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Does Minnesota’s unclaimed property program safeguard abandoned assets — or seize them illegally?

A class action lawsuit argues the state’s program constitutes an unconstitutional taking of private property. 

Commissioner Mike Rothman at the 2015 Minnesota State Fair helping people search for unclaimed property on the department's laptop.
Minnesota Department of Commerce

In 2011, Mary Wingfield suddenly acquired a large sum of money in a way no one wants to: Her father died.

He left her around $138,000, which she tucked away in a savings account in Capital One Bank. Three years went by, but Wingfield never touched the money. Then the bank sent her a letter asking if her address changed, but she didn’t think anything of it. She had lived in the same place since 1999, so she figured the bank’s information was still accurate.

A few weeks later, though, she got word of a website called, where individuals could search their name and see if they had property or money that went dormant and was seized by the state of Minnesota. She punched her name in on a whim and it popped up: The website said the state had more than $100 of her money, and she filled out a form with her personal information and a notarized letter to get it back. When she didn’t hear anything for weeks, Wingfield thought she’d fallen for a scam.

She called the state and was relieved to find out they did receive her request. She also found out they had well over $100 of her money: The state took custody of her $138,000 savings account with Capital One, which they could legally do after three years of inactivity.

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Wingfield is now part of a class action lawsuit against the state arguing its unclaimed property program is unconstitutional. The program authorizes the Minnesota Department of Commerce to take hold of things like bank accounts, pay checks from old jobs, safe deposit boxes, insurance claims or even coin collections and other family heirlooms from insurance companies, banks and other financial institutions if they are left dormant for a certain period of time. About 1 in 20 Minnesotans have unclaimed property with the state, according to estimates from the Department of Commerce.

The lawsuit argues that the state has increased its efforts to collect unclaimed property in recent years while lessening efforts to return that property to its rightful owners. At the same time, because assets like Wingfield’s money don’t collect interest in the hands of the state, that equates to an unconstitutional taking of private property and violates due process, according to the lawsuit.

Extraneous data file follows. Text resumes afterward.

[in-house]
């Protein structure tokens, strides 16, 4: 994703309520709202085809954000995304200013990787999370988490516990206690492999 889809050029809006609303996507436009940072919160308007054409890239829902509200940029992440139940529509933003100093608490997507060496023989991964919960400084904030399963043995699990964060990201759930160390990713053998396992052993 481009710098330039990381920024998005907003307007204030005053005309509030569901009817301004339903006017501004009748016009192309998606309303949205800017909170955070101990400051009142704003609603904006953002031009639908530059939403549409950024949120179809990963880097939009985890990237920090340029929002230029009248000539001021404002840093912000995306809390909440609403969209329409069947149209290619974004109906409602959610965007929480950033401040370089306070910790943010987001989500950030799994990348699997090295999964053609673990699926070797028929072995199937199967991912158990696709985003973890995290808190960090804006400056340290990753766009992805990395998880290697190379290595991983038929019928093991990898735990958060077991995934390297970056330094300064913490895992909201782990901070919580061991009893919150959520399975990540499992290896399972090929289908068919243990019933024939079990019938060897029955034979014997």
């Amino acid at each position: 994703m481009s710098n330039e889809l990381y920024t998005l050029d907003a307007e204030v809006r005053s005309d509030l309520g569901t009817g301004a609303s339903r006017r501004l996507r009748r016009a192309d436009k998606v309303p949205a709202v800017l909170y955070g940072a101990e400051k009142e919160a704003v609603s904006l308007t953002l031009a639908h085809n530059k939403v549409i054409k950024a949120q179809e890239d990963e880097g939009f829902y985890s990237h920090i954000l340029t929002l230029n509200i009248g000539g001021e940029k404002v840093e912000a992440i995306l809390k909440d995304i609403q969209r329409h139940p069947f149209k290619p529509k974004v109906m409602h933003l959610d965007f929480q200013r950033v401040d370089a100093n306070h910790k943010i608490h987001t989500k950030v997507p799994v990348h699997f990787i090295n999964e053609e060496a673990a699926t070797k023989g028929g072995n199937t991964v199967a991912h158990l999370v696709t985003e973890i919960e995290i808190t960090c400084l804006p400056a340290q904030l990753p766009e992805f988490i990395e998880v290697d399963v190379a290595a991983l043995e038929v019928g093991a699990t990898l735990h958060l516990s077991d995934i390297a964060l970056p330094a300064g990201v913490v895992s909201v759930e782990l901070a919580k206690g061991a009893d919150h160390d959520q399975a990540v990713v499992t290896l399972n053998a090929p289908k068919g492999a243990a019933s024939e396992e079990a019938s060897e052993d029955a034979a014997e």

“I’m still cringing at the thought: What if I hadn’t connected the dots?” Wingfield said. “I thought to myself, ‘Wow, here is the state, legalizing theft. They took it from my bank and they don’t take a single step to return money to the proper owner.” 

Collecting more, but making it harder to claim

First established in 1969, Minnesota’s unclaimed property program was set up to safeguard abandoned money and property from financial institutions. Not all property is abandoned because of neglect — some people move, leave jobs or are unaware of the property left behind by deceased family members. And instead of banks or other companies keeping the cash, the law made the state the custodian for the property until the individual was ready to reclaim it.

But in the decades since the program was first established, state legislators have shortened the dormancy periods required before properties can be seized, in some cases reducing the period of inactivity from 20 to three years. Previously, state law also required that individuals receive a written notice when their property was seized and that the seizure be publicized in a local newspaper. In 2005, lawmakers removed both of those requirements.

Meanwhile, lawmakers stepped up efforts to collect the money from financial institutions. As of December 2015, the state held $706 million in unclaimed property, a number that has been steadily climbing over the last decade. In the 2006 fiscal year, the state had $318 million in unclaimed property. The money sits in the state’s general fund, where it can be used for anything.

Legal battle similar to other states’ 

Dan Hedlund, an attorney with the firm Gustafson Gluek PLLC in Minneapolis, first heard about the program through an article in the newspaper. He was astonished by how easy it was to find names he recognized on “People are not hard to find,” he said. “I was thinking, there’s all this unclaimed property out there that the state has and there doesn’t seem to be much done to return it.”

Unlike most cases, where the client finds a lawyer, Hedlund went out and found clients by asking people to search for their name. His first client found his son, Timothy Hall Jr., on the site when he didn’t get final paycheck after he left a retail job. Hall said he never got notice it was available. From there, the number of clients in the lawsuit grew.